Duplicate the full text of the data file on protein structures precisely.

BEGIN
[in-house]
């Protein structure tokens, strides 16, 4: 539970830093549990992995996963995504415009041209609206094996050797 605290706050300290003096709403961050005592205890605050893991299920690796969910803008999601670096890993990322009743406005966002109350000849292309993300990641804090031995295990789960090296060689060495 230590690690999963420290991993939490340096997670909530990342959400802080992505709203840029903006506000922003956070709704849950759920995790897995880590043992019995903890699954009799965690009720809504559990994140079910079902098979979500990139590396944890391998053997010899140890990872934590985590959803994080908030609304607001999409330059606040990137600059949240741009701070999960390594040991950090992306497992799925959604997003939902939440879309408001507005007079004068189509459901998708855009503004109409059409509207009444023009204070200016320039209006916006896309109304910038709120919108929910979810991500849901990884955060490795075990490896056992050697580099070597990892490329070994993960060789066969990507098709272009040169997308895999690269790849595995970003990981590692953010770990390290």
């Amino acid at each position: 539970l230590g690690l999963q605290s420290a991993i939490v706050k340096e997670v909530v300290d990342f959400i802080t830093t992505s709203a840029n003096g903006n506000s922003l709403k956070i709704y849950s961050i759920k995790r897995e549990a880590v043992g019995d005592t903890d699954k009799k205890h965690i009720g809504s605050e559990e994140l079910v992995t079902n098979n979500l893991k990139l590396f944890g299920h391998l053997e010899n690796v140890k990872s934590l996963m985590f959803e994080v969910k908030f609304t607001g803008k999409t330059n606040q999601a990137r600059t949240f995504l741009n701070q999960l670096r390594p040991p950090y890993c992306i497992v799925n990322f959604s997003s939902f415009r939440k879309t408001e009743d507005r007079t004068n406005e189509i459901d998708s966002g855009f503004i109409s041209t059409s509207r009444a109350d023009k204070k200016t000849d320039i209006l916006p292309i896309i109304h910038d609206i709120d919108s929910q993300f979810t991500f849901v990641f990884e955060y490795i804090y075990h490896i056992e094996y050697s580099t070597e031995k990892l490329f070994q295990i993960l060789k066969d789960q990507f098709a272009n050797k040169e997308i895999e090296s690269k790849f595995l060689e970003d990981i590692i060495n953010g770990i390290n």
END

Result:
[in-house]
């Protein structure tokens, strides 16, 4: 539970830093549990992995996963995504415009041209609206094996050797 605290706050300290003096709403961050005592205890605050893991299920690796969910803008999601670096890993990322009743406005966002109350000849292309993300990641804090031995295990789960090296060689060495 230590690690999963420290991993939490340096997670909530990342959400802080992505709203840029903006506000922003956070709704849950759920995790897995880590043992019995903890699954009799965690009720809504559990994140079910079902098979979500990139590396944890391998053997010899140890990872934590985590959803994080908030609304607001999409330059606040990137600059949240741009701070999960390594040991950090992306497992799925959604997003939902939440879309408001507005007079004068189509459901998708855009503004109409059409509207009444023009204070200016320039209006916006896309109304910038709120919108929910979810991500849901990884955060490795075990490896056992050697580099070597990892490329070994993960060789066969990507098709272009040169997308895999690269790849595995970003990981590692953010770990390290």
């Amino acid at each position: 539970l230590g690690l999963q605290s420290a991993i939490v706050k340096e997670v909530v300290d990342f959400i802080t830093t992505s709203a840029n003096g903006n506000s922003l709403k956070i709704y849950s961050i759920k995790r897995e549990a880590v043992g019995d005592t903890d699954k009799k205890h965690i009720g809504s605050e559990e994140l079910v992995t079902n098979n979500l893991k990139l590396f944890g299920h391998l053997e010899n690796v140890k990872s934590l996963m985590f959803e994080v969910k908030f609304t607001g803008k999409t330059n606040q999601a990137r600059t949240f995504l741009n701070q999960l670096r390594p040991p950090y890993c992306i497992v799925n990322f959604s997003s939902f415009r939440k879309t408001e009743d507005r007079t004068n406005e189509i459901d998708s966002g855009f503004i109409s041209t059409s509207r009444a109350d023009k204070k200016t000849d320039i209006l916006p292309i896309i109304h910038d609206i709120d919108s929910q993300f979810t991500f849901v990641f990884e955060y490795i804090y075990h490896i056992e094996y050697s580099t070597e031995k990892l490329f070994q295990i993960l060789k066969d789960q990507f098709a272009n050797k040169e997308i895999e090296s690269k790849f595995l060689e970003d990981i590692i060495n953010g770990i390290n």